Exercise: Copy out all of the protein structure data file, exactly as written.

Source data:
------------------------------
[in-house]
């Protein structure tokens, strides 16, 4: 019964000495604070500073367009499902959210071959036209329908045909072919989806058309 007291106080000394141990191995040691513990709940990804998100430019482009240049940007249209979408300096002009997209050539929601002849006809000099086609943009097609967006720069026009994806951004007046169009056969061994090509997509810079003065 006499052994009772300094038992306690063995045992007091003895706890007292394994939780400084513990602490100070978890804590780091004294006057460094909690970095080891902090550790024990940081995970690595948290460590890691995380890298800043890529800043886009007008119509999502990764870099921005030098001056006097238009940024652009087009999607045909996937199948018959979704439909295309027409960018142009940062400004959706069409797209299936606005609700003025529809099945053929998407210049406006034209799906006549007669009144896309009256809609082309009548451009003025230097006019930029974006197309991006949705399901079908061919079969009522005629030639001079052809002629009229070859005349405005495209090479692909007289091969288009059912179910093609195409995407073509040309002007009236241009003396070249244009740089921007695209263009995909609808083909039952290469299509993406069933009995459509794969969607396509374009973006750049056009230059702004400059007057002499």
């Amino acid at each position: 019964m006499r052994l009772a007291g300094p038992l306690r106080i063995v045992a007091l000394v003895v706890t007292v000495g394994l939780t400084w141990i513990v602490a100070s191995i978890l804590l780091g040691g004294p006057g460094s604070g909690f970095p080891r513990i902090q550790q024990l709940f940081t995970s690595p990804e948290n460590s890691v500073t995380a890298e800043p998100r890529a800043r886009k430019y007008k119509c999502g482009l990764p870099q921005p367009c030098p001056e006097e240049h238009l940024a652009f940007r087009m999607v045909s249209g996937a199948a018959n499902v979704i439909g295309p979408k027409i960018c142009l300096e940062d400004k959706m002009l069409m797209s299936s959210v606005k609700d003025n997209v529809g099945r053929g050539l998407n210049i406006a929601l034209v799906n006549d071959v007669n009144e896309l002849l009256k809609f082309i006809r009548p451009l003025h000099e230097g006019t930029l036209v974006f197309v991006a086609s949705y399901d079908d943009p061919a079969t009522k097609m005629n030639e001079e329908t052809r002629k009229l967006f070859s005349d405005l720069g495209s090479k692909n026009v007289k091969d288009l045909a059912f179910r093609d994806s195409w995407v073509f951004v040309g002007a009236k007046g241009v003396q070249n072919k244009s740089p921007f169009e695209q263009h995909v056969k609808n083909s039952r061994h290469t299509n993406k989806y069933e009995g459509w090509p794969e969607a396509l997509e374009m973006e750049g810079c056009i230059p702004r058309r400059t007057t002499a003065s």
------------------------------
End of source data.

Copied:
[in-house]
């Protein structure tokens, strides 16, 4: 019964000495604070500073367009499902959210071959036209329908045909072919989806058309 007291106080000394141990191995040691513990709940990804998100430019482009240049940007249209979408300096002009997209050539929601002849006809000099086609943009097609967006720069026009994806951004007046169009056969061994090509997509810079003065 006499052994009772300094038992306690063995045992007091003895706890007292394994939780400084513990602490100070978890804590780091004294006057460094909690970095080891902090550790024990940081995970690595948290460590890691995380890298800043890529800043886009007008119509999502990764870099921005030098001056006097238009940024652009087009999607045909996937199948018959979704439909295309027409960018142009940062400004959706069409797209299936606005609700003025529809099945053929998407210049406006034209799906006549007669009144896309009256809609082309009548451009003025230097006019930029974006197309991006949705399901079908061919079969009522005629030639001079052809002629009229070859005349405005495209090479692909007289091969288009059912179910093609195409995407073509040309002007009236241009003396070249244009740089921007695209263009995909609808083909039952290469299509993406069933009995459509794969969607396509374009973006750049056009230059702004400059007057002499």
């Amino acid at each position: 019964m006499r052994l009772a007291g300094p038992l306690r106080i063995v045992a007091l000394v003895v706890t007292v000495g394994l939780t400084w141990i513990v602490a100070s191995i978890l804590l780091g040691g004294p006057g460094s604070g909690f970095p080891r513990i902090q550790q024990l709940f940081t995970s690595p990804e948290n460590s890691v500073t995380a890298e800043p998100r890529a800043r886009k430019y007008k119509c999502g482009l990764p870099q921005p367009c030098p001056e006097e240049h238009l940024a652009f940007r087009m999607v045909s249209g996937a199948a018959n499902v979704i439909g295309p979408k027409i960018c142009l300096e940062d400004k959706m002009l069409m797209s299936s959210v606005k609700d003025n997209v529809g099945r053929g050539l998407n210049i406006a929601l034209v799906n006549d071959v007669n009144e896309l002849l009256k809609f082309i006809r009548p451009l003025h000099e230097g006019t930029l036209v974006f197309v991006a086609s949705y399901d079908d943009p061919a079969t009522k097609m005629n030639e001079e329908t052809r002629k009229l967006f070859s005349d405005l720069g495209s090479k692909n026009v007289k091969d288009l045909a059912f179910r093609d994806s195409w995407v073509f951004v040309g002007a009236k007046g241009v003396q070249n072919k244009s740089p921007f169009e695209q263009h995909v056969k609808n083909s039952r061994h290469t299509n993406k989806y069933e009995g459509w090509p794969e969607a396509l997509e374009m973006e750049g810079c056009i230059p702004r058309r400059t007057t002499a003065s």